In view of what later occurred a very definite conclusion may be reached concerning the President’s rejection of the proposed substitute for his guaranty. Article 10 was from the first the storm center of opposition to the report of the Commission on the League of Nations and the chief cause for refusal of consent to the ratification of the Treaty of Versailles by the Senate of the United States. The vulnerable nature of the provision, which had been so plainly pointed out to the President before the Covenant was submitted to the Commission, invited attack. If he had listened to the advice of his colleagues, in fact if he had listened to any American who expressed an opinion on the subject, the Treaty would probably have obtained the speedy approval of the Senate. There would have been opposition from those inimical to the United States entering any international organization, but it would have been insufficient to prevent ratification of the Treaty.
As it was, the President’s unalterable determination to have his form of guaranty in the Covenant, in which he was successful, and his firm refusal to modify it in any substantial way resulted in strengthening the opponents to the League to such an extent that they were able to prevent the Treaty from obtaining the necessary consent of two thirds of the Senators.
The sincerity of Mr. Wilson’s belief in the absolute necessity of the guaranty, which he proposed, to the preservation of international peace cannot be doubted. While his advisers were practically unanimous in the opinion that policy, as well as principle, demanded a change in the guaranty, he clung tenaciously to the affirmative form. The result was that which was feared and predicted by his colleagues. The President, and the President alone, must bear the responsibility for the result.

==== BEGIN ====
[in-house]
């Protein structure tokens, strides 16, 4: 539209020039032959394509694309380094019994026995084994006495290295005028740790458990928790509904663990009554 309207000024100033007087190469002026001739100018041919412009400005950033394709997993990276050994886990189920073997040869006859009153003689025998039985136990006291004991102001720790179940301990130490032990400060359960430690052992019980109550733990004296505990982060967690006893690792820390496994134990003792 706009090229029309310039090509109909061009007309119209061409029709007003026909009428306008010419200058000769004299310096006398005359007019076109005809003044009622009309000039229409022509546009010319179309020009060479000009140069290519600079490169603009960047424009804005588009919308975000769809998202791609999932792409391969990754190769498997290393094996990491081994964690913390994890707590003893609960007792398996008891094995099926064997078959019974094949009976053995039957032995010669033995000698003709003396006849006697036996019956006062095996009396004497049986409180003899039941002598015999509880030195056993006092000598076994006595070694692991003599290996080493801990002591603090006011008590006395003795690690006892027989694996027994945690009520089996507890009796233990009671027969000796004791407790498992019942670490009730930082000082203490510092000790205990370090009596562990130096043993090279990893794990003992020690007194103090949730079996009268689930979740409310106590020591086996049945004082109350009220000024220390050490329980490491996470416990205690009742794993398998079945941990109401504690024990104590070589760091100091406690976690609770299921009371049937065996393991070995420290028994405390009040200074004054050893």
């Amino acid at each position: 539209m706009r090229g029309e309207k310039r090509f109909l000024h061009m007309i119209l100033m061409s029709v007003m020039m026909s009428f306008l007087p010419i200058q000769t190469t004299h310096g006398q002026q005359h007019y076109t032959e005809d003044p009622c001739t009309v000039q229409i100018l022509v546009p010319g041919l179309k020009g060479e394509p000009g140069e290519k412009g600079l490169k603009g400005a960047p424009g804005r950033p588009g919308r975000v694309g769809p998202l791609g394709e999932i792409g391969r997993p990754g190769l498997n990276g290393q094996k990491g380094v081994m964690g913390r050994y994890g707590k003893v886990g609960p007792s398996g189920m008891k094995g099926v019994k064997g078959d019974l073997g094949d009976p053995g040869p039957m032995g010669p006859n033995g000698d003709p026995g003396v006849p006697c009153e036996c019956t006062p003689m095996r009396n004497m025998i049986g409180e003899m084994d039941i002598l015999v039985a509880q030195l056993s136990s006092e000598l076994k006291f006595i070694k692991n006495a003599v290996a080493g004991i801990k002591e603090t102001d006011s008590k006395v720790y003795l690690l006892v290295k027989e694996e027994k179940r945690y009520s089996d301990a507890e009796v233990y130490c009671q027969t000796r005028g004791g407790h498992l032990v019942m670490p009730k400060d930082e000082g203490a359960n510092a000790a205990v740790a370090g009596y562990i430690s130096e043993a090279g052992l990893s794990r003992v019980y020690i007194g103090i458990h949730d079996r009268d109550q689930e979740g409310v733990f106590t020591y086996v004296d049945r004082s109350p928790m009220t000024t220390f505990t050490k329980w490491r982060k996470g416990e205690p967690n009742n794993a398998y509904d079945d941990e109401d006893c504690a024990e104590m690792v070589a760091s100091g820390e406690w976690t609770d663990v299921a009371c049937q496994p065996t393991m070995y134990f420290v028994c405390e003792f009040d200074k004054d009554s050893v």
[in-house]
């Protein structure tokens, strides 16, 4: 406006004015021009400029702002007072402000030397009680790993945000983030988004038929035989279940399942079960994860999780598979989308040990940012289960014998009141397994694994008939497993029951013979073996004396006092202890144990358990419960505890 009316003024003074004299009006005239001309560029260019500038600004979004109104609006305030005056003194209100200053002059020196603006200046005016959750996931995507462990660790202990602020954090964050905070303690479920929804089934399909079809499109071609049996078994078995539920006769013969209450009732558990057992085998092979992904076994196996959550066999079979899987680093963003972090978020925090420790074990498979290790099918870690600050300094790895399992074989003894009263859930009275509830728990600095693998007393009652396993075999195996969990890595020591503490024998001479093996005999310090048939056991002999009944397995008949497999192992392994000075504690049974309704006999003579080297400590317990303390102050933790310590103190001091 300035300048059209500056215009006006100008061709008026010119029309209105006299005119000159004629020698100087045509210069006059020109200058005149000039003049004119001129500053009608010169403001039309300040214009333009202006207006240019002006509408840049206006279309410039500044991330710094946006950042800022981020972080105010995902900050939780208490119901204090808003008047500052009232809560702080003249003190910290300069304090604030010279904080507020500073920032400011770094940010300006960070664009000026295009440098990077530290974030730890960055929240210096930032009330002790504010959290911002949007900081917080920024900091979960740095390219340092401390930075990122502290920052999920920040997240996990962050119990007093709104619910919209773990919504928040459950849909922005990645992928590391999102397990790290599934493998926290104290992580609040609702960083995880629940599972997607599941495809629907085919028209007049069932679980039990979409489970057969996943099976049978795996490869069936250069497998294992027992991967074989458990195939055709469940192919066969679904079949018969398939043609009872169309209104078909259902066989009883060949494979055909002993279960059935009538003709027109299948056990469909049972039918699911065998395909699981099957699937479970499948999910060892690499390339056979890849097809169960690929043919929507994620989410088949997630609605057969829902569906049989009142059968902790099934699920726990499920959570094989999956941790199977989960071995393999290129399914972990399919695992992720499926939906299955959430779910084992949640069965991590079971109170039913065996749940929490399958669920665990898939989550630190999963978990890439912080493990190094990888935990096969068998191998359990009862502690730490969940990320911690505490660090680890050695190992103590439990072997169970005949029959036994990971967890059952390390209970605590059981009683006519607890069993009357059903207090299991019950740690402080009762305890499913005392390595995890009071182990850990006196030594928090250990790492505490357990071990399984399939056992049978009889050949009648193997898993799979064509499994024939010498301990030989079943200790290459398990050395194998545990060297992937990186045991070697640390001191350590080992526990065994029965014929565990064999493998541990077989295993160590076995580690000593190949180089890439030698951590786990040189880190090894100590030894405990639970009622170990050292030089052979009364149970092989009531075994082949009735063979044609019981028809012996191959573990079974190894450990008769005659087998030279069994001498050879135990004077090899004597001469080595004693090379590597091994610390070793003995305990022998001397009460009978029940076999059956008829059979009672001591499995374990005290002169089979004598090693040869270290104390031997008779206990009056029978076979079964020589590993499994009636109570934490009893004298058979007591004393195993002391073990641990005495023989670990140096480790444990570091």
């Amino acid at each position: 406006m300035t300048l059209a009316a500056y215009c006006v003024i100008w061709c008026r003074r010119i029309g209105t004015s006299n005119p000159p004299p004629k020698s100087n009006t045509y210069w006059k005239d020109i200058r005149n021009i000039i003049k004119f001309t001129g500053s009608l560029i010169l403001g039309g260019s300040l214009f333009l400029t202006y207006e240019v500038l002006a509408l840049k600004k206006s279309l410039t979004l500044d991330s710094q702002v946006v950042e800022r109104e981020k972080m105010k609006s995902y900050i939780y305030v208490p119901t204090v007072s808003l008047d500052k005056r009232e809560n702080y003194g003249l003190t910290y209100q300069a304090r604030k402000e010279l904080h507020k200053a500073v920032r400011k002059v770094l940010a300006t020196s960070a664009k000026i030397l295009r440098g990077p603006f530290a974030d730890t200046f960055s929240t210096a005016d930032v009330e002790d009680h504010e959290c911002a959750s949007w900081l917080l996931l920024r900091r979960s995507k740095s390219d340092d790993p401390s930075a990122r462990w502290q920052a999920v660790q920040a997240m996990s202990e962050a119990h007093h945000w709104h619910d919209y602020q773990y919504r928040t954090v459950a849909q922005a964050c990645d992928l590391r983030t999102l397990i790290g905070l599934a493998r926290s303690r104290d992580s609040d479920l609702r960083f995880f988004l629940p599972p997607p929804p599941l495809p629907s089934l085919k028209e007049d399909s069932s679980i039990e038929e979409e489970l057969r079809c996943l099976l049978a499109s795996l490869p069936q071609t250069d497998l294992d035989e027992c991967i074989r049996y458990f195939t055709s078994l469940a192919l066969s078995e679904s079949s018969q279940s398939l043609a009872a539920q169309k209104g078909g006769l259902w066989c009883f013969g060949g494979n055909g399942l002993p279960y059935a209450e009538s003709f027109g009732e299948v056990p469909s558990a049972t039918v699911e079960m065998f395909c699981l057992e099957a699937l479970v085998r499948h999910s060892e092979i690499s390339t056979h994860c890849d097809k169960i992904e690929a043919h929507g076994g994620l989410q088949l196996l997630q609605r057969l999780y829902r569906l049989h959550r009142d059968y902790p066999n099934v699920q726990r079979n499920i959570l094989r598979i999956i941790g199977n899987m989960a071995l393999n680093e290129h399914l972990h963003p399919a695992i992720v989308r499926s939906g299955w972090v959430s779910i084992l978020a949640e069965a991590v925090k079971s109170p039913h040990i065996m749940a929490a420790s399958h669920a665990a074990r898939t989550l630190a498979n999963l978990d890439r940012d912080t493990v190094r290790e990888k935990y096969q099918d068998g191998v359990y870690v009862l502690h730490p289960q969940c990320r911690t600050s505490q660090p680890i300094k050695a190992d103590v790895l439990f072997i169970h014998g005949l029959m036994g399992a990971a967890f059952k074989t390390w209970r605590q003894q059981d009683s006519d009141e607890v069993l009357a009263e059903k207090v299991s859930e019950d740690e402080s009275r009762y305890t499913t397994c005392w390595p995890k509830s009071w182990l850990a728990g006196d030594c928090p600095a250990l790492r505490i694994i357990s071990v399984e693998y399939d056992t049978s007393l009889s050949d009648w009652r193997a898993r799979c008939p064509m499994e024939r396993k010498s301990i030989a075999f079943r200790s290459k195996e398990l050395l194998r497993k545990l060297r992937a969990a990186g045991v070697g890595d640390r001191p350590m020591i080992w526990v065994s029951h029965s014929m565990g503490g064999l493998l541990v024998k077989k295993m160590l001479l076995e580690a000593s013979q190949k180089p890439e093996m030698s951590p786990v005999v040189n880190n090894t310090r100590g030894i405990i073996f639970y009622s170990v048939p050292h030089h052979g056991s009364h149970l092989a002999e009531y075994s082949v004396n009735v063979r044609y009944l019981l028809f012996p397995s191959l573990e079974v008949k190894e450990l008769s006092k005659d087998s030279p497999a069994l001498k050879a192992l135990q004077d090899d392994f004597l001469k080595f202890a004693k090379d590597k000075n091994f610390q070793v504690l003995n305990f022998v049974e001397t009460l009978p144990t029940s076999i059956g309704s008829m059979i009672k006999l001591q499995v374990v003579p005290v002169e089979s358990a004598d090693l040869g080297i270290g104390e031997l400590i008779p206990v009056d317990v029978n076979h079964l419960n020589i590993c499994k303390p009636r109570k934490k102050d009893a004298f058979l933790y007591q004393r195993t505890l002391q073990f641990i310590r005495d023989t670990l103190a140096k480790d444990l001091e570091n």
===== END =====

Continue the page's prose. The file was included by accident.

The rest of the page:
On the day that the Commission on the League of Nations held its first meeting and before I had reason to suspect that Mr. Wilson intended to ignore the letter which I had sent him with the suggested resolution enclosed, I determined to appeal to him in behalf of international arbitration. I decided to do this on the assumption that, even if the plan for a resolution was approved, the Commission would continue its sessions in preparation for the subsequent negotiation of an agreement of some sort providing for world organization. The provision as to arbitration in the President’s original draft of a Covenant was so wrong from my point of view and showed such a lack of knowledge of the practical side of the subject that I was impelled to make an effort to induce him to change the provision. Except for the fact that the matter was wholly legal in character and invited an opinion based on technical knowledge, I would have remained silent in accordance with my feeling that it would be inadvisable for me to have anything to do with drafting the Covenant. I felt, however, that the constitution and procedure of international courts were subjects which did not affect the general theory of organization and concerning which my views might influence the President and be of aid to him in the formulation of the judicial feature of any plan adopted.